It has been just over a year now that we have had TriNet as our HR service at work, and my opinion of them gets worse & worse with each interaction. There are definitely a few bright points, but still my overall advice for any small company thinking about using them would be simply, don’t. That is from an employee perspective of course, but hopefully when choosing something like this the employee experience is an important element too.
A while back it occurred to me that when my kids reach driving age, I might not have to teach them to drive because we might all be using self driving cars. There are very obvious benefits to that, not least of which is the improvement in safety. Too many people die in car accidents each year, and many of them are teens. Reducing those numbers would be a big step forward.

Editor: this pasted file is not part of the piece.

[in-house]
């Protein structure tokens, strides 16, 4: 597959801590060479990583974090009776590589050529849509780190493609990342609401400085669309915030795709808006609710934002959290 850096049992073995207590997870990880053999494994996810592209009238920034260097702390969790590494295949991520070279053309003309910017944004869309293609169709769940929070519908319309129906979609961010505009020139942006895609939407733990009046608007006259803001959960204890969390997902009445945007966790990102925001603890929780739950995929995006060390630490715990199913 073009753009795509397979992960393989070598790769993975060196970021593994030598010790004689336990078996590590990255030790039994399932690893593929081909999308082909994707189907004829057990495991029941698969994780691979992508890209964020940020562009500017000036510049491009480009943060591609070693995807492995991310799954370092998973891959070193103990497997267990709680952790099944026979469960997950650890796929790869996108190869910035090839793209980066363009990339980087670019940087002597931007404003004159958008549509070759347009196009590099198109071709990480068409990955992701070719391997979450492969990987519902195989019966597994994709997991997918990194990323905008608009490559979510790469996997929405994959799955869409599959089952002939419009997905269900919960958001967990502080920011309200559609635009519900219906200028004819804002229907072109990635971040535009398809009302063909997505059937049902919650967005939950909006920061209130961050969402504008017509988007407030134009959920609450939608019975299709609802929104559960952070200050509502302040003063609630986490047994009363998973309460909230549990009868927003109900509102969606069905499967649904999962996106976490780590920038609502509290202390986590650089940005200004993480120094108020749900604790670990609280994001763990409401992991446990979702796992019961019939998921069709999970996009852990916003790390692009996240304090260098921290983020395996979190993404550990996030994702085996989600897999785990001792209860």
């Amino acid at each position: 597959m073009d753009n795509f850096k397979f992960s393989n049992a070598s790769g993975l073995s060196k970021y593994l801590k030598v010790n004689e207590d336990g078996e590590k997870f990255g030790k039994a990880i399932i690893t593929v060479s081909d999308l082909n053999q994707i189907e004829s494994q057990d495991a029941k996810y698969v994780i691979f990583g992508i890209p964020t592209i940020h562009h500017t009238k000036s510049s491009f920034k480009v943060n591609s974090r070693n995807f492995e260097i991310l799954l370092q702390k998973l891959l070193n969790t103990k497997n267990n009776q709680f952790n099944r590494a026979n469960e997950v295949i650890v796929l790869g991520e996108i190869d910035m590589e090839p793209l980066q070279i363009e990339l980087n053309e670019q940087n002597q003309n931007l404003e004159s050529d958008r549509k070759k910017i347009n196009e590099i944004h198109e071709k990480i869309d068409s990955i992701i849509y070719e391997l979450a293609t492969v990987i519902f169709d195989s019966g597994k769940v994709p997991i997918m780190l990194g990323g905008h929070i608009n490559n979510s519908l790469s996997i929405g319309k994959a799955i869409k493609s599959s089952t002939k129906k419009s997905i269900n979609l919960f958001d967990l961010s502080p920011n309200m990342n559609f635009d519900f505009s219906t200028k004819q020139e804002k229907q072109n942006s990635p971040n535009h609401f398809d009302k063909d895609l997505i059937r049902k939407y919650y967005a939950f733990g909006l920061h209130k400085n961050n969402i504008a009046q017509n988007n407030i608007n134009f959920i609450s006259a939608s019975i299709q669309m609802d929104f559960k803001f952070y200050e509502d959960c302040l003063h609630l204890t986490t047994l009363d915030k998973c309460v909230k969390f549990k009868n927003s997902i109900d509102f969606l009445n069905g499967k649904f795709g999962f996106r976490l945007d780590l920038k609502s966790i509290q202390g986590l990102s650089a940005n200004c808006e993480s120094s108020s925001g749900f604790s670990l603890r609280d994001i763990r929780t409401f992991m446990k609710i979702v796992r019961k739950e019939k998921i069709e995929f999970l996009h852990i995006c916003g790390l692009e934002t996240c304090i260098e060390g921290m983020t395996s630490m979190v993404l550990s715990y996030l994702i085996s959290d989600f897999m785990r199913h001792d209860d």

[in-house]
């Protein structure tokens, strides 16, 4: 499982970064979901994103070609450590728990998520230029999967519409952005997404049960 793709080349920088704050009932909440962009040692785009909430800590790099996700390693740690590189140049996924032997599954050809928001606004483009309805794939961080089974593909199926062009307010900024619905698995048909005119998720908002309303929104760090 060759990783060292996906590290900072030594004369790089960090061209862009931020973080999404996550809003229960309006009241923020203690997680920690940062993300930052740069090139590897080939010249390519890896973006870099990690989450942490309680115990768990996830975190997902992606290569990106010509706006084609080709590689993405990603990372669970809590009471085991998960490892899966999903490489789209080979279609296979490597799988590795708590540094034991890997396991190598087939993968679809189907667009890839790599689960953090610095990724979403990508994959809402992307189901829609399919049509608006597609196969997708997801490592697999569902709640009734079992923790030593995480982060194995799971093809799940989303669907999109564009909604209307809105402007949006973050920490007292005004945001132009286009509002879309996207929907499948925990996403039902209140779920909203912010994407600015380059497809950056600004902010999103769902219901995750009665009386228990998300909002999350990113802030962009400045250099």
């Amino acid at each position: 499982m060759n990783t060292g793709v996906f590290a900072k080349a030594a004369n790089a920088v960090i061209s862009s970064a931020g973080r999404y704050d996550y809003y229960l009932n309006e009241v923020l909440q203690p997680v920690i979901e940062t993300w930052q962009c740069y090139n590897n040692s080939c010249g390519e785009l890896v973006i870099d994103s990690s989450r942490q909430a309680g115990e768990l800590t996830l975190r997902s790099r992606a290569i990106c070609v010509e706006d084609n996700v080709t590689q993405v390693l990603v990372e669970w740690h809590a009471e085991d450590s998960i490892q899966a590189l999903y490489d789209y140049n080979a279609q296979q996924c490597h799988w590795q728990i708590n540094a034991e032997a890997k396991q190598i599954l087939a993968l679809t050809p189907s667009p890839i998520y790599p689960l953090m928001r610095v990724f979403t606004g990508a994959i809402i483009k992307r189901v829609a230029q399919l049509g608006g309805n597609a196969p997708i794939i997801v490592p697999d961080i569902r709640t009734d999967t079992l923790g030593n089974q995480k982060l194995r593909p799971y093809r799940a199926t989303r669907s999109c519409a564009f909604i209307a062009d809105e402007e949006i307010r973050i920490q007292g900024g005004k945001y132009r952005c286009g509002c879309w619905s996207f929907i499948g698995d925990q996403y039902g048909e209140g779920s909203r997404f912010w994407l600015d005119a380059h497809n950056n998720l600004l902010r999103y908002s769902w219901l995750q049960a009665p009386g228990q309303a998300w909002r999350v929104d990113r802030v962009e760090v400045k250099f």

The flip side though is that while driving to & from work in heavy traffic is no fun at all, driving a roadster around a winding road, with the wind in your hair is an exhilarating experience that no self-driving car will ever be able to replace. In fact, I doubt we will even see self-driving roadsters. Most of the self driving vehicles I’ve seen so far have been more practical vehicle styles (with the possible exception of that Google one, which is just odd IMHO). My current car, while being a pretty long way from practical, puts a smile on my face every time I drive it on an open road (which is not often enough – it does around 2,000 miles a year max these days).